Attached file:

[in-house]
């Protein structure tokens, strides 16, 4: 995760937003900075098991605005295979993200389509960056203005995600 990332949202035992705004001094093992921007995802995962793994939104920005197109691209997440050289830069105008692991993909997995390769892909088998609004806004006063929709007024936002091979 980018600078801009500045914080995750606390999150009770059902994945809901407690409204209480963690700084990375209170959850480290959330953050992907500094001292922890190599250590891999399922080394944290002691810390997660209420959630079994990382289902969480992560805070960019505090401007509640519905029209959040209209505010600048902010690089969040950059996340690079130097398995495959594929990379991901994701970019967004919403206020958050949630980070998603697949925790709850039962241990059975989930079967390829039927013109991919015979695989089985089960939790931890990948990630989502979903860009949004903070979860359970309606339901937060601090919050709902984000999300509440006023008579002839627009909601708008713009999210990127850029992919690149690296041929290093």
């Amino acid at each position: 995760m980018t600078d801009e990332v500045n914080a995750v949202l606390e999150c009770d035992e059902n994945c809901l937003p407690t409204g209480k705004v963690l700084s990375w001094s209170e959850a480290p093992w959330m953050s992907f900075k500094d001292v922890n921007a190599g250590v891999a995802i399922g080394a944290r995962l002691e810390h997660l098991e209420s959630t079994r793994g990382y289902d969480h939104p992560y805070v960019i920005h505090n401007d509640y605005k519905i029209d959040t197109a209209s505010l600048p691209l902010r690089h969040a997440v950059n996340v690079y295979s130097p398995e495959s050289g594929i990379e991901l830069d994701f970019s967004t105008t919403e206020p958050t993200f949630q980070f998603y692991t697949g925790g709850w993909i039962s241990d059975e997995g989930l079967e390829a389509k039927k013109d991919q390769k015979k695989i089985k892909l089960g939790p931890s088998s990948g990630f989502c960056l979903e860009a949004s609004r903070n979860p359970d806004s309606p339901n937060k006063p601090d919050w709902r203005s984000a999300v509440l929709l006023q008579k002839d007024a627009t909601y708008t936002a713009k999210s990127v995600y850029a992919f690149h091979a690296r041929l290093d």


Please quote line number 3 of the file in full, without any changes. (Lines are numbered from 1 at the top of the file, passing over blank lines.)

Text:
């Amino acid at each position: 995760m980018t600078d801009e990332v500045n914080a995750v949202l606390e999150c009770d035992e059902n994945c809901l937003p407690t409204g209480k705004v963690l700084s990375w001094s209170e959850a480290p093992w959330m953050s992907f900075k500094d001292v922890n921007a190599g250590v891999a995802i399922g080394a944290r995962l002691e810390h997660l098991e209420s959630t079994r793994g990382y289902d969480h939104p992560y805070v960019i920005h505090n401007d509640y605005k519905i029209d959040t197109a209209s505010l600048p691209l902010r690089h969040a997440v950059n996340v690079y295979s130097p398995e495959s050289g594929i990379e991901l830069d994701f970019s967004t105008t919403e206020p958050t993200f949630q980070f998603y692991t697949g925790g709850w993909i039962s241990d059975e997995g989930l079967e390829a389509k039927k013109d991919q390769k015979k695989i089985k892909l089960g939790p931890s088998s990948g990630f989502c960056l979903e860009a949004s609004r903070n979860p359970d806004s309606p339901n937060k006063p601090d919050w709902r203005s984000a999300v509440l929709l006023q008579k002839d007024a627009t909601y708008t936002a713009k999210s990127v995600y850029a992919f690149h091979a690296r041929l290093d």